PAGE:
by Alexis Radcliff
What’s in a name? I was reading through some of the blogs that meander steadily into my Google Reader when I came across this interesting post by the newly dubbed Ms. Cliff Pervocracy. In the post she discusses changing her pen name for a variety of reasons, the most interesting of which is that she’ll appear to be male to casual readers and they’re likely to react differently.
If you happen to identify male and you’ve never tried posting as an (obvious) girl on the internet, try it sometime. On most sites, a community will give your views less credence and you have less assumed authority than if your audience perceives you as male, regardless of information. It’s a fascinating social snapshot of human behavior on the internet at work. Or if you consider yourself a lady, try posting with a male or gender-neutral pseudonym for a while. You might be shocked at the results. It’s subtle but pervasive and pretty consistent.
Gender aside, names themselves are hugely important. They affect how others perceive you and how you perceive yourself. Don’t be fooled into thinking that one name is as good as another: they can convey perceptions of class, wealth, nobility, credibility, authority, et cetera, usually in line with existing name trends in populations believed to possess those traits. You say you’ve never seen white privilege in action? Take a look at employment callback rates when the same resume is presented with a white and black name.
I’ve had the opportunity as an adult to completely change my name and pick a new one. I chose a name in line with the traits I wanted to represent to new parties, and with a relatively high status for the year I was born, and I’ve been really happy with it. Since then, I’ve had numerous people compliment me on having an awesome name (which never happened with my original name). It was an interesting experience that I’d actually recommend to people. I was amused by Ms. Pervocracy’s suggestion in her post that people should get to choose their name upon reaching adulthood, or once every ten years reset it. She writes:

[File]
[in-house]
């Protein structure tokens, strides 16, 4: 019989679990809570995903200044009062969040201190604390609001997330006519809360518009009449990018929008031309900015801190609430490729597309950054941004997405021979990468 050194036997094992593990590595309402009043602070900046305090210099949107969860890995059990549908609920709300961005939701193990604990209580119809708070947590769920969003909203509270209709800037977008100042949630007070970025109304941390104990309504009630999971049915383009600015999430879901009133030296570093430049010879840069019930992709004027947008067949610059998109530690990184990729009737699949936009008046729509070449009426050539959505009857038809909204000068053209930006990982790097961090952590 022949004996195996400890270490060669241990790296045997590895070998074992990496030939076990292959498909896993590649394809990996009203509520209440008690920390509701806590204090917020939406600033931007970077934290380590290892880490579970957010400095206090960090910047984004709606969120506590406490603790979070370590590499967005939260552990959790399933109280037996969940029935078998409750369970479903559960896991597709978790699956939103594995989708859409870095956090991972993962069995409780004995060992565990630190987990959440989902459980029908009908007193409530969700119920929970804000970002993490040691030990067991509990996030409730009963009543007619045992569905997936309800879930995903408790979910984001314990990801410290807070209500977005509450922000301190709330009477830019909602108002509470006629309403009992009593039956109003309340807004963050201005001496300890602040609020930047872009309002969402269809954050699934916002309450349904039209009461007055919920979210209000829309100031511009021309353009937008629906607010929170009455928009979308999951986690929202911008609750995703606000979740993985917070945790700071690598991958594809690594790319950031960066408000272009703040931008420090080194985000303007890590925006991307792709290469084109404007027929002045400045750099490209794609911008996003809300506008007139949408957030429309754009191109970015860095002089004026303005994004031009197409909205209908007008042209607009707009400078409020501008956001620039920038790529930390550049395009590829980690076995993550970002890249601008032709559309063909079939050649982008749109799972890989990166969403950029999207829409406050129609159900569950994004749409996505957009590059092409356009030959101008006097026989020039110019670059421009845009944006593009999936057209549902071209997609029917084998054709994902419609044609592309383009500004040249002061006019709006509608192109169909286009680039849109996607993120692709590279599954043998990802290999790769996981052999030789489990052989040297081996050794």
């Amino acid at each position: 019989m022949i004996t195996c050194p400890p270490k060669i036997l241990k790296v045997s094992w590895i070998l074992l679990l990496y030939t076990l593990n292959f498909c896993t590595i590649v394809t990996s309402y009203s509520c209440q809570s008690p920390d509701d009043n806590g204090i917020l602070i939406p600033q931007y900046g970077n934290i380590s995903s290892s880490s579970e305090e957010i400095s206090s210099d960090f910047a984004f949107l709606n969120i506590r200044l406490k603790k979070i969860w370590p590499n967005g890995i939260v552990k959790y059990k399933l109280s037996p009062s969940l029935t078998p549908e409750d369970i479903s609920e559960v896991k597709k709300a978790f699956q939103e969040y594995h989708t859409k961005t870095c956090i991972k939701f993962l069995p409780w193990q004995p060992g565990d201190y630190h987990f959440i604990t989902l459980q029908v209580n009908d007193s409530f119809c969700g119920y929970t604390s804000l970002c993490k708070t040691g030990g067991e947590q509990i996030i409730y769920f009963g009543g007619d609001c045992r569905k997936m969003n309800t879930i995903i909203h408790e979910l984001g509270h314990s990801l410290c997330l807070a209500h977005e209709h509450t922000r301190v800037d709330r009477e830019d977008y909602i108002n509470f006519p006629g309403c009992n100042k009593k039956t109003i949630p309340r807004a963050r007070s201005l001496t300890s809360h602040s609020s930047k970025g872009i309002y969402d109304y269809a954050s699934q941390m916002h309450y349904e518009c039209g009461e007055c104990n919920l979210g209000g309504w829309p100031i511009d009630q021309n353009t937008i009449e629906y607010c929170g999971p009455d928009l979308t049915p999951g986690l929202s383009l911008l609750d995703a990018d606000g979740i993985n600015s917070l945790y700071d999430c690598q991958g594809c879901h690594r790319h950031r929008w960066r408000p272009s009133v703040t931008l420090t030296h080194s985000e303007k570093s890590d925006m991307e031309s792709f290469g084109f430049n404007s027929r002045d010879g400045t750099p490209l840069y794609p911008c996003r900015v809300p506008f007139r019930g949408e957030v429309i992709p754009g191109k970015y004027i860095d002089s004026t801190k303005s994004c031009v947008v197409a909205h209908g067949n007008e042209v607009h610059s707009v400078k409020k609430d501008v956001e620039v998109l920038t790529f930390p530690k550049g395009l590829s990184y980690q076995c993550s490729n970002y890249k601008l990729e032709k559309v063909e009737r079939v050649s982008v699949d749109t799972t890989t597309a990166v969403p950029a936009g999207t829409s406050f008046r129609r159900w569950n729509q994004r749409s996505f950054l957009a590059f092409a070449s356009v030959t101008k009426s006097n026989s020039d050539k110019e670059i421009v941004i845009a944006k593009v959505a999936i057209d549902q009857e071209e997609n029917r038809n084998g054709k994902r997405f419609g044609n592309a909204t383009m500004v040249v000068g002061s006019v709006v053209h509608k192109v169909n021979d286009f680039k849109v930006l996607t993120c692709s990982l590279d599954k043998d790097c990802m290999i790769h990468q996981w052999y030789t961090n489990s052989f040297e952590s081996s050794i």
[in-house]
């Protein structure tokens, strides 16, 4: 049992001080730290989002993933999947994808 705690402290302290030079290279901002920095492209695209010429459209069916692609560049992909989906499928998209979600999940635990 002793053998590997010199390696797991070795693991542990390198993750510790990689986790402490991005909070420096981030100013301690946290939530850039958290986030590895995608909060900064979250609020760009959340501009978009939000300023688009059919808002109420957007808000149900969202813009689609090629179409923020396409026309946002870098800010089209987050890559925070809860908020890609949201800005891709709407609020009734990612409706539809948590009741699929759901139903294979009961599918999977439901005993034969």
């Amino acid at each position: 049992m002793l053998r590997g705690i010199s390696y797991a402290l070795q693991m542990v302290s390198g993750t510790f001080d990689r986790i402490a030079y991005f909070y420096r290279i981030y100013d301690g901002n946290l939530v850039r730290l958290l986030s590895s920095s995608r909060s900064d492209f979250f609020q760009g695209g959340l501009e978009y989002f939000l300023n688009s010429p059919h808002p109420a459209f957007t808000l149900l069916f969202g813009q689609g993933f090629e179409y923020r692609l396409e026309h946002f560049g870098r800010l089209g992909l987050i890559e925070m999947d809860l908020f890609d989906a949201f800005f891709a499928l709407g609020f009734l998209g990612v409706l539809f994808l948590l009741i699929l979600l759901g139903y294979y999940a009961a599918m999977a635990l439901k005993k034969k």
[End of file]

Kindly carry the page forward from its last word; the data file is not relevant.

In my despotic utopian fantasies, everyone would have to change their name (or consciously and explicitly choose to keep their birth name) upon reaching adulthood. (Or better yet, every ten years. This would result in a lot of middle-schoolers named Rocketship Dinosaur McExplosion and that’s awesome.) It’s such a big and important part of your identity, it seems odd to just go with whatever you were handed.
Especially with what you were handed as a baby, when your parents couldn’t know the sort of person you’d grow up to be. Certain names fit certain sorts of people, and it’s hard to predict that fit from a newborn.
This strikes me as not a terribly bad idea. Our names really do define us. If you named a Rose a “Urinecone” it probably would not smell sweet when presented to people who knew the new name. It’s empowering to select a name that fits the image we have of ourselves, rather than allowing our name to define us in the minds of others.
I’m also drawn to Cliff’s assertion that we should do more things that make us self-fulfilled and happy, rather than deny ourselves things because they’re “silly” or because we “shouldn’t do them.” If choosing a new name does that, than why not?
As an amusing aside, one of the best (and only) places I’ve seen to find out what people think about your name is Urban Dictionary, although it tends to be overly flattering. But you can see descriptions of names you search and how people vote for or against them, which provides some interesting insight into common perceptions people have about a given name.